Are you tired of discussing the Yankees’ offseason?
Why did they sign DJ LeMahieu over Manny Machado? Are they really going to pass on Bryce Harper? The arguments have been exhausting, even with the clear merit to the discussion.
While the Yankees have passed on the generation talents, they’ve filled the obvious holes in their roster going into the offseason. They needed three starters, two relievers and a stopgap at shortstop. With James Paxton, Adam Ottavino, Troy Tulowitzki and the re-signings of CC Sabathia, J.A. Happ and Zach Britton, they’ve done just that. Add in LeMahieu as insurance for the entire infield, and the Yankees have addressed their immediate issues while going over the luxury tax.
Is that enough? We’re not going to know for a while. There’s plenty of injury and performance risk in their winter acquisitions and I’d be lying if I said that Harper or Machado wouldn’t alleviate much of those concerns.
When you look at the Yankees’ competitors, their offseason improves immensely. The Bombers don’t deserve a gold medal for doing the perceived minimum to upgrade its roster, but the other American League contenders certainly deserve demerits.
The Red Sox won last offseason with the signing of J.D. Martinez and that led directly to a World Series title in the fall. You can try and rest on your laurels after a season like that. The Red Sox have done just that.
Boston re-signed Nate Eovaldi and Steve Pearce and … I’m at a loss here. Maintaining a good roster is one step to an offseason, but the Red Sox have allowed their bullpen to atrophy, seeing Joe Kelly leave (less of a concern) and Craig Kimbrel sit on the market, leaving a giant question mark at the back-end of the bullpen. With a handful of low-risk relief signings (Brian Ellington, Jenrry Mejia, Dan Runzler, Colten Brewer and Zach Putnam), they’re bound to hit on someone, but that doesn’t replace the Kimbrel-sized hole in their bullpen.
With about $240 million in committed salary, Boston sits right near the third tier of the luxury tax and appears ready to forego further improvements to stay under. Unlike the 2018 Astros, which added Gerrit Cole to a World Series champion, they’ve taken a clear step sideways.
The 2019 Astros also look to have taken a step sideways. Their big offseason move was to add Michael Brantley, which was undeniably smart. He shores up left field, a revolving door for Houston at times, and gives them a lefty bat with plenty of contact at the top of their lineup. Combine that with some more health on their infield and the Astros’ offense should take a step forward.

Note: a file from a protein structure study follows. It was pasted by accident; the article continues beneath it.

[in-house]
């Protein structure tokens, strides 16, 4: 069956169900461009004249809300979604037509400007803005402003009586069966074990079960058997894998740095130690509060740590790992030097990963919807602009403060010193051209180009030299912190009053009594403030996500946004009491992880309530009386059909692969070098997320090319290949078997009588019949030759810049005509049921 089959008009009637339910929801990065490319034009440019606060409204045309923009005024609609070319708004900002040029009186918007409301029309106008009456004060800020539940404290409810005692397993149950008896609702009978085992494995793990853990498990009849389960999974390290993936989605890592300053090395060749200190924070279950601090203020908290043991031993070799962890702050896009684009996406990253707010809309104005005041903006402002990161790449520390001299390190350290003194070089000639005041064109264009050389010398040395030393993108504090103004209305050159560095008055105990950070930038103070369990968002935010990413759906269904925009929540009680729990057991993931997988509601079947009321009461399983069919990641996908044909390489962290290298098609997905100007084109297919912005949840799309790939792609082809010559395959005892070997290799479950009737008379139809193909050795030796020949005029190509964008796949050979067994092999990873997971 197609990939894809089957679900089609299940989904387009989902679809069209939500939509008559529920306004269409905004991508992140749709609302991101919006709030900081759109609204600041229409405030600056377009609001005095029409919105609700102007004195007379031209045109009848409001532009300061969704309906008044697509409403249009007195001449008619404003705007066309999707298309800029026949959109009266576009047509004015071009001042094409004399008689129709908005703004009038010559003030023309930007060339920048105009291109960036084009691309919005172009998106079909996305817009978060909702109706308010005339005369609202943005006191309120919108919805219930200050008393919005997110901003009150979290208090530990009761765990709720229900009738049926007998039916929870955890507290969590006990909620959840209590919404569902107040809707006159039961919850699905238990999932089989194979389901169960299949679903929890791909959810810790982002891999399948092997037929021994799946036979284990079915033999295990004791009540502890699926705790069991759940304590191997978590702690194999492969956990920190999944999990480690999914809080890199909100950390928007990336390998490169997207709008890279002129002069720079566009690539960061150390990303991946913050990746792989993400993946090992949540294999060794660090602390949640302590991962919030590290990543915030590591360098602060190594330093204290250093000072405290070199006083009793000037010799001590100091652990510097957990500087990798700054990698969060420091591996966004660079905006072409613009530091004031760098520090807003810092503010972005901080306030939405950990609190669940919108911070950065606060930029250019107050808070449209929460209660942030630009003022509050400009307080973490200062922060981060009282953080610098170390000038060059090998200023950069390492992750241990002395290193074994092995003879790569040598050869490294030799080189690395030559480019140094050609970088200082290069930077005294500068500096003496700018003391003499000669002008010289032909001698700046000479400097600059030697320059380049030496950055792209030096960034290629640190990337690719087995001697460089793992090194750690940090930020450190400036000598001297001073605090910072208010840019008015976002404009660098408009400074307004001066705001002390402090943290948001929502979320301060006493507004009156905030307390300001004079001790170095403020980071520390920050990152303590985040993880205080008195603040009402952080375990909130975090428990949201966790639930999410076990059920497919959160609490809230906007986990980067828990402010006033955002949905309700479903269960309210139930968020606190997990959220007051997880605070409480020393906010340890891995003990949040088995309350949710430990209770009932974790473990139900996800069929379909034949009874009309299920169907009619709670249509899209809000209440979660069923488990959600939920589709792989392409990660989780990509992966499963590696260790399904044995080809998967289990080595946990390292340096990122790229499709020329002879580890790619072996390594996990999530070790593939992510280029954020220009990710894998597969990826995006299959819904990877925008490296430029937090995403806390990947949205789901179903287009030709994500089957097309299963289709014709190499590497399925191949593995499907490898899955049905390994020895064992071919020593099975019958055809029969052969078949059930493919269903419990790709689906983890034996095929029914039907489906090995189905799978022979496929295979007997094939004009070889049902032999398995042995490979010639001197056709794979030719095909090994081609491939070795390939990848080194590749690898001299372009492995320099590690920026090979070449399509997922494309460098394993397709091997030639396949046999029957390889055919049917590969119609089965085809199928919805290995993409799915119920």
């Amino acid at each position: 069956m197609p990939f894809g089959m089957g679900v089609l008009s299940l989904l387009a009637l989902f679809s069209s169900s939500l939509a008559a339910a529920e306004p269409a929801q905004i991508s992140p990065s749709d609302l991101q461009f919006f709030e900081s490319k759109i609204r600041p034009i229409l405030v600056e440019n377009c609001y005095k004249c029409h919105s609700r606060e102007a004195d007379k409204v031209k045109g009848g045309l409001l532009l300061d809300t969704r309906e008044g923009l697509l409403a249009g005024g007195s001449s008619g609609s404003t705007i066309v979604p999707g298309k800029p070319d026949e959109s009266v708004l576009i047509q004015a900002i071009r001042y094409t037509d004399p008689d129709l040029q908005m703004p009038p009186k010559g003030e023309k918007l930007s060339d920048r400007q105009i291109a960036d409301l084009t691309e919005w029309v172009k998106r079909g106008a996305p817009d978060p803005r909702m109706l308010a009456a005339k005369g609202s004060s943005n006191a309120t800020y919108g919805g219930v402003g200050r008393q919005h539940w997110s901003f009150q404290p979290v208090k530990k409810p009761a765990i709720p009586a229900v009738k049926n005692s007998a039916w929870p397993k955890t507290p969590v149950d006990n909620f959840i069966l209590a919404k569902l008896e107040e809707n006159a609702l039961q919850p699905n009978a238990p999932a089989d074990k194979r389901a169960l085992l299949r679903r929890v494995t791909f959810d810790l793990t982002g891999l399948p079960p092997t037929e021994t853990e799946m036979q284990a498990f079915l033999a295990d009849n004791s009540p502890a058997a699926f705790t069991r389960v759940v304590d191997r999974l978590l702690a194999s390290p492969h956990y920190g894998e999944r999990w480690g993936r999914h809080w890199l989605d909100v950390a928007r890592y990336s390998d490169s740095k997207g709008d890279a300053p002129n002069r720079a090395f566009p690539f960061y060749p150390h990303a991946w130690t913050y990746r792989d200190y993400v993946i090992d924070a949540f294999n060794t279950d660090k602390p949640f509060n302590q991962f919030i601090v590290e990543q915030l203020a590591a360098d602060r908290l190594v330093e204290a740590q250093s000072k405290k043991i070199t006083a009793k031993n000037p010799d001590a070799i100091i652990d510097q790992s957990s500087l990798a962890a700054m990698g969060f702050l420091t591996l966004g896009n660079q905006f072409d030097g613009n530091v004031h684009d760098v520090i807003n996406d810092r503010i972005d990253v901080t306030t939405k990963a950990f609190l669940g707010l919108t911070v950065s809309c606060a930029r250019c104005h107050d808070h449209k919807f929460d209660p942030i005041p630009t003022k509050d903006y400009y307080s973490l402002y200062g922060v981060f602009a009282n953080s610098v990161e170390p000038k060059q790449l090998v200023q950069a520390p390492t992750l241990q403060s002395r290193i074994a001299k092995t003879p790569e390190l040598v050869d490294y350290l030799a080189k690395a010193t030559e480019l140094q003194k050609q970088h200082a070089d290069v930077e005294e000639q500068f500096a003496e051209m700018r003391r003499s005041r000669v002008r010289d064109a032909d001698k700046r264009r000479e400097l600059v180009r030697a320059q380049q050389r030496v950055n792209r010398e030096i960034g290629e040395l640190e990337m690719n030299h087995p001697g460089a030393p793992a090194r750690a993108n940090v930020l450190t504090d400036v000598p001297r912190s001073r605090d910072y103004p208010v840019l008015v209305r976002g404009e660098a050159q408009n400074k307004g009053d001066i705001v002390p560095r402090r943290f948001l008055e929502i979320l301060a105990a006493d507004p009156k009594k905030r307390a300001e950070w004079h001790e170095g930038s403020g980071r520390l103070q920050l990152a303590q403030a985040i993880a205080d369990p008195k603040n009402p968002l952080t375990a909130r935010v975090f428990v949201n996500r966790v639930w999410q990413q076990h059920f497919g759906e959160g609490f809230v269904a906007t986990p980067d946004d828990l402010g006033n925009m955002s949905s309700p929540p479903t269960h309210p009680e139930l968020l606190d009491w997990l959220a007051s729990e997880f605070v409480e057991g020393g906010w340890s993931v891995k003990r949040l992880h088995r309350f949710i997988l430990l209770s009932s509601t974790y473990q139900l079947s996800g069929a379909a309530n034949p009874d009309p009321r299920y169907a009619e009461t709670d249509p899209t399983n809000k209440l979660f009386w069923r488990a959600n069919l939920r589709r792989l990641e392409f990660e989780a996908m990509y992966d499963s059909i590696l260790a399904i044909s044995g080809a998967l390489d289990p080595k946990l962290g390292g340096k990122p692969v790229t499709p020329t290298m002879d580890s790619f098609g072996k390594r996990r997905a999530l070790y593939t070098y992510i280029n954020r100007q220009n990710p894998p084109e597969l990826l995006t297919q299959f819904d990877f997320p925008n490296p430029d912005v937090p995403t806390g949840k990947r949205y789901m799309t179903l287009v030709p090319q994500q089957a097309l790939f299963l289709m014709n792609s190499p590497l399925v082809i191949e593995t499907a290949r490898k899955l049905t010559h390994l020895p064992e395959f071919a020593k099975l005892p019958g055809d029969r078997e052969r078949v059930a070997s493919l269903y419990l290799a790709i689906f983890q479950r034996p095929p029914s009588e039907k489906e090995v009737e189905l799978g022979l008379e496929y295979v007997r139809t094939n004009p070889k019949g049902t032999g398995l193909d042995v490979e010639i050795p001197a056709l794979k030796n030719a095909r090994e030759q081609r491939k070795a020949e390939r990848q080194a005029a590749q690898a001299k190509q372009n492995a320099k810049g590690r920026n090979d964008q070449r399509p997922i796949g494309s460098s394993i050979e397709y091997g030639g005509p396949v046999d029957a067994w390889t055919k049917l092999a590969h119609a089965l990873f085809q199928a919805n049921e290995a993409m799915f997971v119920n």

However, they’ve also seen Charlie Morton leave while Dallas Keuchel and Marwin Gonzalez are likely following him out the door late in this offseason. Add in Lance McCullers’s Tommy John surgery and they’re experiencing significant turnover in their rotation. Wade Miley is … fine. But four of Houston’s five starters will be free agents after the season and the fifth starter has all of 27 2/3 MLB innings under his belt, including the postseason.
Houston’s young talent in the pipeline gives them a wild card for this upcoming season. Top pitching prospect Forrest Whitley should be ready for a call-up by midseason and could supplement the rotation. With a bullpen that may need a deadline upgrade, they have the MiLB players to pick that up via trade.
Beyond those two teams, it’s not like there’s a clear elite contender to rise up. The Indians have done nothing but hemorrhage talent from their roster, seeing multiple relievers, Brantley and Edwin Encarnacion leave with Carlos Santana and Jake Bauers as the only additions thus far.
The Athletics remain injury-riddled in the rotation with their bullpen losing their veteran reinforcements from the 2018 deadline. The Angels didn’t address their rotation or lineup holes in any significant way. The Twins … meh.
Tampa Bay represents the only other competitor to improve by bringing in Morton, though it remains to be seen if they can recreate the opener’s success in 2019. The Rays also boast a top-five farm system to tap into for MLB talent or trades if they compete yet again.
All of this is to say Yankees have had a strong offseason by comparison with other teams standing pat or letting holes open up. Did they bridge eight wins with the Red Sox and close the talent gap with the Astros? That’s up for interpretation, but they seem neck-and-neck at worst. Fangraphs projections have the Yankees at 96 wins, ahead of Houston and just one game behind Boston. Furthermore, Paxton has been the best outside acquisition of any AL contender and Ottavino likely sits in third behind Brantley.
No one signing would guarantee a division title or a World Series title. Still, the Yankees have spent much less than they can and there are perfect complements to the team’s core available in free agency. However, the Yankees aren’t the only team failing to jump at the opportunity and while that could change at the drop of a hat, the American League’s collective inactivity gives the Yankees a leg up in early February.